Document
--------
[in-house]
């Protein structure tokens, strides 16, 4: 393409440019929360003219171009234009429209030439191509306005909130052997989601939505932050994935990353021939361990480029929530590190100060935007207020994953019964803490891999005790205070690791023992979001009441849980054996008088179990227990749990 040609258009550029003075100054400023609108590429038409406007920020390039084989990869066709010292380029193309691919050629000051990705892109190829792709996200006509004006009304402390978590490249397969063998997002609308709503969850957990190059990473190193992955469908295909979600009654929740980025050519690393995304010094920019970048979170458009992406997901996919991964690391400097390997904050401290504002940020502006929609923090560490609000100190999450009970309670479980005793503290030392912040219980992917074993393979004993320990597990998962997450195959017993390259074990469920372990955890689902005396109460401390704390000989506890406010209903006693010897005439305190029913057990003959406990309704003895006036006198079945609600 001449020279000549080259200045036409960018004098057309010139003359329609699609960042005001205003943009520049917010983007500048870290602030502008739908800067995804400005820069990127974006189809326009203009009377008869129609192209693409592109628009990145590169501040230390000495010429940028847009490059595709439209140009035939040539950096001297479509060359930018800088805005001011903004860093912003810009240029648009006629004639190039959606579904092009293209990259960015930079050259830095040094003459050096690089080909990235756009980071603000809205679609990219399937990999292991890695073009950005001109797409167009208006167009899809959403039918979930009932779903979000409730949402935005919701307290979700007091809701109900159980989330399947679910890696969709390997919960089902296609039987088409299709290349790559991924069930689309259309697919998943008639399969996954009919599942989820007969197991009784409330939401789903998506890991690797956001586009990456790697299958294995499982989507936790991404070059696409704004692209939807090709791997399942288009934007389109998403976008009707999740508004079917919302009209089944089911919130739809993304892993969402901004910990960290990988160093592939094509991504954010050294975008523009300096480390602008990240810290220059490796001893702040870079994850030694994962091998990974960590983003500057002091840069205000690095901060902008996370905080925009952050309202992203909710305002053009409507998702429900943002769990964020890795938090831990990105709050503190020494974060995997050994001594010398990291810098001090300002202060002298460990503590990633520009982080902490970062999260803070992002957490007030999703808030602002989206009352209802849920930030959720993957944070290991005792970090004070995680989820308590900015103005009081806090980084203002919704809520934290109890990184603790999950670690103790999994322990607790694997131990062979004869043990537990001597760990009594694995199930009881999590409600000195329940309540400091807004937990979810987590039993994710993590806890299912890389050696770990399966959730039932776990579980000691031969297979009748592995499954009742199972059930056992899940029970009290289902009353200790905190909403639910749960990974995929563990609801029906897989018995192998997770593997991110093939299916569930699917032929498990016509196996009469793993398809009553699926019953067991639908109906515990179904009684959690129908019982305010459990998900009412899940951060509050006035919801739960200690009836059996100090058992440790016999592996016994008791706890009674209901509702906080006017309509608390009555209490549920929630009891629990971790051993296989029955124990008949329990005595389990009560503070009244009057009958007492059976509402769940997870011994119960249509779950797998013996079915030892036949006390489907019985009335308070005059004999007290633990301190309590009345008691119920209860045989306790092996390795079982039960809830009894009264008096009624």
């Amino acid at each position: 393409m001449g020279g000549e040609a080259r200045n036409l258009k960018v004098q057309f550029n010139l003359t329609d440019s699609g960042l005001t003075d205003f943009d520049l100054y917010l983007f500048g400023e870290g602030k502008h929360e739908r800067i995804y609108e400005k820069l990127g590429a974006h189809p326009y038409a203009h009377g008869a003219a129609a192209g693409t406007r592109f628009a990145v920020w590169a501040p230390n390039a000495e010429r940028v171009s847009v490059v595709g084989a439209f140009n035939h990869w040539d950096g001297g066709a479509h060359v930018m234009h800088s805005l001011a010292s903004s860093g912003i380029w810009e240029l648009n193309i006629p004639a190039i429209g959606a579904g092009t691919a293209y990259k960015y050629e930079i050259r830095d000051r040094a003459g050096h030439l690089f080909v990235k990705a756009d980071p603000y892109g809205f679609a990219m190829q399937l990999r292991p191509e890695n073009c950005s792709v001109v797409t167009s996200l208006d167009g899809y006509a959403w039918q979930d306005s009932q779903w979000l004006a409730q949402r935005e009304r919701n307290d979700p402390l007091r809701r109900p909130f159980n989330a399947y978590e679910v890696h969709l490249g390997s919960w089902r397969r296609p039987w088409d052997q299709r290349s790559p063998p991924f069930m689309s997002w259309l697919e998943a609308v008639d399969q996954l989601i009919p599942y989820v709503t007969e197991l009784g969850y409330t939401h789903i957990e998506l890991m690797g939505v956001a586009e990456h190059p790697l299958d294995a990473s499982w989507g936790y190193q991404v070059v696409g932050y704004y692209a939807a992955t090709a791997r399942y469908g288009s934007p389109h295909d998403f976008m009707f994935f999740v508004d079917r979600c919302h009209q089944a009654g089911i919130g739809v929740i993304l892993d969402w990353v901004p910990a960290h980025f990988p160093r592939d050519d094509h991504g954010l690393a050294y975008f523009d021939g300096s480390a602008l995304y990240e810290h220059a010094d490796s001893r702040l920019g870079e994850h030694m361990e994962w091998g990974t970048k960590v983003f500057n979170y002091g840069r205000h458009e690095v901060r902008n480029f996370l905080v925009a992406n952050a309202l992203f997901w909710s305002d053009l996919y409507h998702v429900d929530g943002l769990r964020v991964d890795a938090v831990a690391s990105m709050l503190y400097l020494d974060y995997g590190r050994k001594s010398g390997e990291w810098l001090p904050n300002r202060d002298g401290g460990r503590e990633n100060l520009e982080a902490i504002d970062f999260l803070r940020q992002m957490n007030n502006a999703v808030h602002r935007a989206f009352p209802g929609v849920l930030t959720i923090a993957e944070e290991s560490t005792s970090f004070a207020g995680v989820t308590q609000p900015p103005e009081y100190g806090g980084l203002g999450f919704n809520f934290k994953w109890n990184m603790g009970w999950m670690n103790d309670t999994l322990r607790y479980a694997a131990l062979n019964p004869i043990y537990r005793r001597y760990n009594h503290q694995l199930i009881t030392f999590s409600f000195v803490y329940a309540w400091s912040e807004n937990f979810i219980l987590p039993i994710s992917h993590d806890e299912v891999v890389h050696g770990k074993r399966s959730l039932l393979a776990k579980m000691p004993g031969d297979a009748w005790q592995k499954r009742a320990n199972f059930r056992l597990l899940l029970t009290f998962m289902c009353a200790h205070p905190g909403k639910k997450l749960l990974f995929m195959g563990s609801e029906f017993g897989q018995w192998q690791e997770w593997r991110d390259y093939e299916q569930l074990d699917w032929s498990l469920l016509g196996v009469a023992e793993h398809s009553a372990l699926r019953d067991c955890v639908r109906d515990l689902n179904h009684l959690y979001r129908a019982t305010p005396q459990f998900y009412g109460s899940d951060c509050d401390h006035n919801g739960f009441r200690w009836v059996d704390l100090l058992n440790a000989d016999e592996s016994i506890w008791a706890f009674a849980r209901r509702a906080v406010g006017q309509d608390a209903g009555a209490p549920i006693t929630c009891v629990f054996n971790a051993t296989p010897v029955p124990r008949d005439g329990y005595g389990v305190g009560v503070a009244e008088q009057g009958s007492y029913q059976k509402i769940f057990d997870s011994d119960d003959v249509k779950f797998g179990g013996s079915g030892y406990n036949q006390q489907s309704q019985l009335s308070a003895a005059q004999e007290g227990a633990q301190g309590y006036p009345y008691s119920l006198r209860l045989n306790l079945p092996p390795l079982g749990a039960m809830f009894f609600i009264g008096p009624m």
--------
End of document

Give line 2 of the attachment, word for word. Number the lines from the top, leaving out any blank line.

């Protein structure tokens, strides 16, 4: 393409440019929360003219171009234009429209030439191509306005909130052997989601939505932050994935990353021939361990480029929530590190100060935007207020994953019964803490891999005790205070690791023992979001009441849980054996008088179990227990749990 040609258009550029003075100054400023609108590429038409406007920020390039084989990869066709010292380029193309691919050629000051990705892109190829792709996200006509004006009304402390978590490249397969063998997002609308709503969850957990190059990473190193992955469908295909979600009654929740980025050519690393995304010094920019970048979170458009992406997901996919991964690391400097390997904050401290504002940020502006929609923090560490609000100190999450009970309670479980005793503290030392912040219980992917074993393979004993320990597990998962997450195959017993390259074990469920372990955890689902005396109460401390704390000989506890406010209903006693010897005439305190029913057990003959406990309704003895006036006198079945609600 001449020279000549080259200045036409960018004098057309010139003359329609699609960042005001205003943009520049917010983007500048870290602030502008739908800067995804400005820069990127974006189809326009203009009377008869129609192209693409592109628009990145590169501040230390000495010429940028847009490059595709439209140009035939040539950096001297479509060359930018800088805005001011903004860093912003810009240029648009006629004639190039959606579904092009293209990259960015930079050259830095040094003459050096690089080909990235756009980071603000809205679609990219399937990999292991890695073009950005001109797409167009208006167009899809959403039918979930009932779903979000409730949402935005919701307290979700007091809701109900159980989330399947679910890696969709390997919960089902296609039987088409299709290349790559991924069930689309259309697919998943008639399969996954009919599942989820007969197991009784409330939401789903998506890991690797956001586009990456790697299958294995499982989507936790991404070059696409704004692209939807090709791997399942288009934007389109998403976008009707999740508004079917919302009209089944089911919130739809993304892993969402901004910990960290990988160093592939094509991504954010050294975008523009300096480390602008990240810290220059490796001893702040870079994850030694994962091998990974960590983003500057002091840069205000690095901060902008996370905080925009952050309202992203909710305002053009409507998702429900943002769990964020890795938090831990990105709050503190020494974060995997050994001594010398990291810098001090300002202060002298460990503590990633520009982080902490970062999260803070992002957490007030999703808030602002989206009352209802849920930030959720993957944070290991005792970090004070995680989820308590900015103005009081806090980084203002919704809520934290109890990184603790999950670690103790999994322990607790694997131990062979004869043990537990001597760990009594694995199930009881999590409600000195329940309540400091807004937990979810987590039993994710993590806890299912890389050696770990399966959730039932776990579980000691031969297979009748592995499954009742199972059930056992899940029970009290289902009353200790905190909403639910749960990974995929563990609801029906897989018995192998997770593997991110093939299916569930699917032929498990016509196996009469793993398809009553699926019953067991639908109906515990179904009684959690129908019982305010459990998900009412899940951060509050006035919801739960200690009836059996100090058992440790016999592996016994008791706890009674209901509702906080006017309509608390009555209490549920929630009891629990971790051993296989029955124990008949329990005595389990009560503070009244009057009958007492059976509402769940997870011994119960249509779950797998013996079915030892036949006390489907019985009335308070005059004999007290633990301190309590009345008691119920209860045989306790092996390795079982039960809830009894009264008096009624």